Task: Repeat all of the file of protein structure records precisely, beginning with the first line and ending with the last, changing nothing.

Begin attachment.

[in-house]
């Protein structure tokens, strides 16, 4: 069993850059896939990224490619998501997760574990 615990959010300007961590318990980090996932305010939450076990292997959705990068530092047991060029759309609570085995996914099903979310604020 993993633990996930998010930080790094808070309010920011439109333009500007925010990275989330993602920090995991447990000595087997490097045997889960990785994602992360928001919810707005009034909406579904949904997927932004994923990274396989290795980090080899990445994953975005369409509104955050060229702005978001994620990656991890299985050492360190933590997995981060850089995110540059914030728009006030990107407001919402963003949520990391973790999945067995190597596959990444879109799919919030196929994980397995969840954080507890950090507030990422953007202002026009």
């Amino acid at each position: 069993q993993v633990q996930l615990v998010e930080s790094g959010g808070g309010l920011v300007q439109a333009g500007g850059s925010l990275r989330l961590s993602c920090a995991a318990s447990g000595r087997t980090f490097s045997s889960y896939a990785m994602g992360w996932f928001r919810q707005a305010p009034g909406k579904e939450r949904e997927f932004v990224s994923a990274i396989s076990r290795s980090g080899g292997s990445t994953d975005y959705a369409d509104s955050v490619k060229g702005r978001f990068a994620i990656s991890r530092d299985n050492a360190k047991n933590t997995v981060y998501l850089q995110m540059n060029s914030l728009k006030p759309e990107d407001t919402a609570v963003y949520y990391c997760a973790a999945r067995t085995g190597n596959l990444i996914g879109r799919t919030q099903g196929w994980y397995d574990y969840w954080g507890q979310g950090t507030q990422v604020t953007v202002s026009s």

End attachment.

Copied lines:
[in-house]
């Protein structure tokens, strides 16, 4: 069993850059896939990224490619998501997760574990 615990959010300007961590318990980090996932305010939450076990292997959705990068530092047991060029759309609570085995996914099903979310604020 993993633990996930998010930080790094808070309010920011439109333009500007925010990275989330993602920090995991447990000595087997490097045997889960990785994602992360928001919810707005009034909406579904949904997927932004994923990274396989290795980090080899990445994953975005369409509104955050060229702005978001994620990656991890299985050492360190933590997995981060850089995110540059914030728009006030990107407001919402963003949520990391973790999945067995190597596959990444879109799919919030196929994980397995969840954080507890950090507030990422953007202002026009």
């Amino acid at each position: 069993q993993v633990q996930l615990v998010e930080s790094g959010g808070g309010l920011v300007q439109a333009g500007g850059s925010l990275r989330l961590s993602c920090a995991a318990s447990g000595r087997t980090f490097s045997s889960y896939a990785m994602g992360w996932f928001r919810q707005a305010p009034g909406k579904e939450r949904e997927f932004v990224s994923a990274i396989s076990r290795s980090g080899g292997s990445t994953d975005y959705a369409d509104s955050v490619k060229g702005r978001f990068a994620i990656s991890r530092d299985n050492a360190k047991n933590t997995v981060y998501l850089q995110m540059n060029s914030l728009k006030p759309e990107d407001t919402a609570v963003y949520y990391c997760a973790a999945r067995t085995g190597n596959l990444i996914g879109r799919t919030q099903g196929w994980y397995d574990y969840w954080g507890q979310g950090t507030q990422v604020t953007v202002s026009s």